Which countries use ANSI standards?

ANSI is also involved in the international side of standards on top of their normal responsibilities within the United States. They currently work in tandem with over 150 countries’ national standards and conformity assessment bodies similar to ANSI themselves. These are all spread out through the Americas, Africa, the Middle East, Europe, and Asia. Key markets exist in Europe, China, and India. The only representative for the International Organization for Standardization (ISO) happens to be ANSI. ISO also goes through the U.S National Committee (UNSC) to the International Electrotechnical Commission (IEC). All of these organizations work together to create standards that companies around the world can apply to their own facilities, creating more recognized and consistent safety guidelines and regulations.

How those new standard proposals get to those other countries is a little bit of a different process than what America does with its own Standard Developing Organizations. There are hundreds of what’s called U.S Technical Advisory Groups (TAGs) that are either ANSI or USNC accredited. These groups are tasked with developing U.S positions on ISO and IEC activity and then transmitting them via ballots and committee activities for those two organizations.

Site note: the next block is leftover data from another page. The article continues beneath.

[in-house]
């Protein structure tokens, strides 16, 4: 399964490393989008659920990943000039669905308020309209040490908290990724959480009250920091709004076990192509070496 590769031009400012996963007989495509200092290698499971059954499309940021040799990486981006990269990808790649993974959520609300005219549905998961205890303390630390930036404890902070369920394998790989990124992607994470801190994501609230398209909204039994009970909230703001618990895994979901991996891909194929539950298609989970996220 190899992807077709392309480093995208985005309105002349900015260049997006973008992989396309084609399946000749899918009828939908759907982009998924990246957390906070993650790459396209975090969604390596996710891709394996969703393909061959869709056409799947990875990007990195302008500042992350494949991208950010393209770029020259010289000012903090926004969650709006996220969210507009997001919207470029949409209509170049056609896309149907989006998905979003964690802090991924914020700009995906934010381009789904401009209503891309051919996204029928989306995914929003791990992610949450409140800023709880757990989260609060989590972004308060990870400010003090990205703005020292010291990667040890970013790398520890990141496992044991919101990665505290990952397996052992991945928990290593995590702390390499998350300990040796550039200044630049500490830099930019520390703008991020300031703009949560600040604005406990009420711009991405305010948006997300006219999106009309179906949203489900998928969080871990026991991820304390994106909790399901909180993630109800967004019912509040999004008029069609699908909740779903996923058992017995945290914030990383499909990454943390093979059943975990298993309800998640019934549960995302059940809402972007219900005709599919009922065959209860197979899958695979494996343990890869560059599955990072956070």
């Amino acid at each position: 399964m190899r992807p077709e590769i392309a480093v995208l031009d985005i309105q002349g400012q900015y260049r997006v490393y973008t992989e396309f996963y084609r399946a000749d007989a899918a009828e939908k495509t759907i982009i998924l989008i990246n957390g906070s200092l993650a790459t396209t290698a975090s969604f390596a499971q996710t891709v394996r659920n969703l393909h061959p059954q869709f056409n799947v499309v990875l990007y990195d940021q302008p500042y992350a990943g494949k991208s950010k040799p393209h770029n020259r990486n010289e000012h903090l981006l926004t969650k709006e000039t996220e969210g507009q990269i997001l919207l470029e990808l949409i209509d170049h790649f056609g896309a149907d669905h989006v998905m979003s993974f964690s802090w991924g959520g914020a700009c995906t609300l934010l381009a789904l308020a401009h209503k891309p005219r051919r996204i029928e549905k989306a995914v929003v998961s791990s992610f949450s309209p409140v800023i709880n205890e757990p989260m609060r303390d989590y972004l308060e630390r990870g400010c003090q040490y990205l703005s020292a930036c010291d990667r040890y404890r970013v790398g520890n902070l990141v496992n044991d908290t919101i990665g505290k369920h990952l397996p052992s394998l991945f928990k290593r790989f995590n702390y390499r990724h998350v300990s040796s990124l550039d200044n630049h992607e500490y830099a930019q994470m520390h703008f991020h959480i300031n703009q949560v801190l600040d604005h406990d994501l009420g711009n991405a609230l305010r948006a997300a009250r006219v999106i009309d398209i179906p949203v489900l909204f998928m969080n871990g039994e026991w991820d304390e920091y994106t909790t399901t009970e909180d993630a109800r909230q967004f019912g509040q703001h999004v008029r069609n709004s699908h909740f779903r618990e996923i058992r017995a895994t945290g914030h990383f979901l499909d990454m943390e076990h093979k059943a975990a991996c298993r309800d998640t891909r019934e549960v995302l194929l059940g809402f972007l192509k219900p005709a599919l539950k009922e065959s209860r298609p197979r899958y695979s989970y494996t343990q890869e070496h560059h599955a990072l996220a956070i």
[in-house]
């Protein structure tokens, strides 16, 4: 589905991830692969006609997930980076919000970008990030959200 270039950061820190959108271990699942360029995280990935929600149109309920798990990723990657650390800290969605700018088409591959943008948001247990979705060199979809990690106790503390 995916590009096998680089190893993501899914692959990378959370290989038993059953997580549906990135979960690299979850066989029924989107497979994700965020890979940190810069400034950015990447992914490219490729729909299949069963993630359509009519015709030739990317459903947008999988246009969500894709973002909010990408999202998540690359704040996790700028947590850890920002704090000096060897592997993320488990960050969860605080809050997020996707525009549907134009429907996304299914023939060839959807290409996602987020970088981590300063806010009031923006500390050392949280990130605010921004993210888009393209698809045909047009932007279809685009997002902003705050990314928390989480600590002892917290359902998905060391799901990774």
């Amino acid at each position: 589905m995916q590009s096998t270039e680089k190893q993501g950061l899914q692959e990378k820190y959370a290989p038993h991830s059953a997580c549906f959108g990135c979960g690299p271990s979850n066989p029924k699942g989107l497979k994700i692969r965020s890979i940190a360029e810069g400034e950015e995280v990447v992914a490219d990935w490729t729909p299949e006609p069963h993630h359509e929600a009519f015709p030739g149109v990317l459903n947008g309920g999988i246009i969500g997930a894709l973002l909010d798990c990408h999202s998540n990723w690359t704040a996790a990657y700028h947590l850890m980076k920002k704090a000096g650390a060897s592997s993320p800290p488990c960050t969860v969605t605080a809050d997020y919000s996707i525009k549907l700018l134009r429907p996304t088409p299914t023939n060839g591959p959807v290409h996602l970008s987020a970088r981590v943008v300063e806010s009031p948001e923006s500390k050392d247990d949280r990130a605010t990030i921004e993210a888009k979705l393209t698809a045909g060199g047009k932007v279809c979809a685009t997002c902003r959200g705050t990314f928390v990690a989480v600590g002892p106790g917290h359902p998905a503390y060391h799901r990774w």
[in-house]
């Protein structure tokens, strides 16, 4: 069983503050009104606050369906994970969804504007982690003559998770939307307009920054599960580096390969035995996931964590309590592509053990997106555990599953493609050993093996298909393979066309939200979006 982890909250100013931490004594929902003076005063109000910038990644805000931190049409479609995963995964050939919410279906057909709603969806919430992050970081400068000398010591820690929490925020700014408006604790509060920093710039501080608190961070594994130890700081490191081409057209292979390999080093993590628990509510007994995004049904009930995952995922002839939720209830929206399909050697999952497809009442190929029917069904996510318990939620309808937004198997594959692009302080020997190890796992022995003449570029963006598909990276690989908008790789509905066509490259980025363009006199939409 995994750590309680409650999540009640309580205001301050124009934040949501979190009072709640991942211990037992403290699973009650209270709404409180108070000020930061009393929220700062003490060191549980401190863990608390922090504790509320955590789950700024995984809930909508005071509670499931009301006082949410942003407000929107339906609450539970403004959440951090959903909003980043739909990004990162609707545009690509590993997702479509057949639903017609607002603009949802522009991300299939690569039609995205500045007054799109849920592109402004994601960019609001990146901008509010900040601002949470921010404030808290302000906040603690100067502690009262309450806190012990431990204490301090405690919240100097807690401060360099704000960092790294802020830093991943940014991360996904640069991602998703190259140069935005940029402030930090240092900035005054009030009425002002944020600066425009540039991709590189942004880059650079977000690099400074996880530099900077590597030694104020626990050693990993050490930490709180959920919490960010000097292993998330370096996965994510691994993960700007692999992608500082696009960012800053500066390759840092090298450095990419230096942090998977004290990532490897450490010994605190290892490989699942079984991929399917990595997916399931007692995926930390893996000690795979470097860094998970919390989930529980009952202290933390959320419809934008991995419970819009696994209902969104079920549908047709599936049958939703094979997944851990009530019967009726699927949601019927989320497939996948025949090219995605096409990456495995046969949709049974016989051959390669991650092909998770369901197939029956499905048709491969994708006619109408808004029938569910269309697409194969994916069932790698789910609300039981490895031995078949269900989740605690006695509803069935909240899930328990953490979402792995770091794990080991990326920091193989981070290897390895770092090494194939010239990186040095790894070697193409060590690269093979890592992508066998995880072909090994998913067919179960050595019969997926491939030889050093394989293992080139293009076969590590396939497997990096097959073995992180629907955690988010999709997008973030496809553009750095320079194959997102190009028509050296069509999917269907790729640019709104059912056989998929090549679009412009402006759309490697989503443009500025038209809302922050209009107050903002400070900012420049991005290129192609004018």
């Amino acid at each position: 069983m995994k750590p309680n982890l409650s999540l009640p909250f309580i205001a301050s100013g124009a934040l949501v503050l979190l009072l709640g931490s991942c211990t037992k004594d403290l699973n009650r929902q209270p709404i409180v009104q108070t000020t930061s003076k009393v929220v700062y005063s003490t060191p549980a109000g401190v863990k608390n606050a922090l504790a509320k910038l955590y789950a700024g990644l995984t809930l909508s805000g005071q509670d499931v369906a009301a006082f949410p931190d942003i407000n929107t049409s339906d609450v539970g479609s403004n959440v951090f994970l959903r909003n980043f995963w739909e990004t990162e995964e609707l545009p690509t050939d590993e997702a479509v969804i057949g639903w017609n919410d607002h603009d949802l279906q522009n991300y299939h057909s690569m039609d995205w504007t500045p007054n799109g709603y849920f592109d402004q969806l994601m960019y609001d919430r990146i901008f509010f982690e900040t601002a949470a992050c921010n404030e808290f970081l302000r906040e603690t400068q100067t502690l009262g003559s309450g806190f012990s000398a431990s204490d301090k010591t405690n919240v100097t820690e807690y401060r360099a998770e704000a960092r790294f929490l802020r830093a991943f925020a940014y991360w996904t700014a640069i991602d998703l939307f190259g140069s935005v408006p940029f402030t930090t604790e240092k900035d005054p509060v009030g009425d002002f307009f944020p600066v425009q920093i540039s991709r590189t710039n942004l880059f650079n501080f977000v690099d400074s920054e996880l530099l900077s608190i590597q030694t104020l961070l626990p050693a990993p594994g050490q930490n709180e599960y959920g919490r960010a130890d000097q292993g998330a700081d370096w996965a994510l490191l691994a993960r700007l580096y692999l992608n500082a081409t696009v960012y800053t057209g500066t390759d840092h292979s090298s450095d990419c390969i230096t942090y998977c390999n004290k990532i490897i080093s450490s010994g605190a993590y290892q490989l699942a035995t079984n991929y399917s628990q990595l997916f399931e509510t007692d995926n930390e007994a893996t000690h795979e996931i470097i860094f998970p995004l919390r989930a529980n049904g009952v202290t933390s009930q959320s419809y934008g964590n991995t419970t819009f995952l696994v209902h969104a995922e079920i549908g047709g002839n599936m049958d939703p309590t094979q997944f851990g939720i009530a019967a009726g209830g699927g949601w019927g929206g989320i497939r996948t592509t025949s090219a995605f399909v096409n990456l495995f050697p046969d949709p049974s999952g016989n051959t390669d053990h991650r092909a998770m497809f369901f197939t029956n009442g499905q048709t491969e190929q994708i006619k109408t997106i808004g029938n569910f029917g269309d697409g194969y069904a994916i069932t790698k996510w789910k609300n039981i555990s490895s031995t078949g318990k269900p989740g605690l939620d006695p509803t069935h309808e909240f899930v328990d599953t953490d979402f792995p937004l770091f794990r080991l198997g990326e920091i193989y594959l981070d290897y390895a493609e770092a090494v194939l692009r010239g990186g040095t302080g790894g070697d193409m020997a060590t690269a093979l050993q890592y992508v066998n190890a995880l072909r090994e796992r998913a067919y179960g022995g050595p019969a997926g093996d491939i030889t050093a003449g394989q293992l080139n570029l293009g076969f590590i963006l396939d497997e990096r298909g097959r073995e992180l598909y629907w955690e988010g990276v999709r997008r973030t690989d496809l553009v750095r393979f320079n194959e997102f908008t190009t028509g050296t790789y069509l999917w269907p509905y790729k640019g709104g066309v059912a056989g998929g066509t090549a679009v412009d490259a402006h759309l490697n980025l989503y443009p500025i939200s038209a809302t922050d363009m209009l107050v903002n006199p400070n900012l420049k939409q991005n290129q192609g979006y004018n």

The other initiative that ANSI works in involves public and private-sector partnership activities in newly emerging economies and developing countries. ANSI often provides assistance with standards, infrastructure, trade, and good regulatory practices to those developing economies in order to give them a good start on creating a space that is standardized and hazard free.

To give a real-world example of this in action, ANSI has partnered with the U.S. Agency for International Development (USAID) through the Standards Alliance, a funding facility that assists developing countries involved in the World Trade Organization Technical Barriers to Trade Agreement. The Standards Alliance, in this instance, is helping the Southern African Trade Hub with Good Regulatory Practice. This has brought together 15 countries in South Africa together to work on improving good regulatory practice.

 

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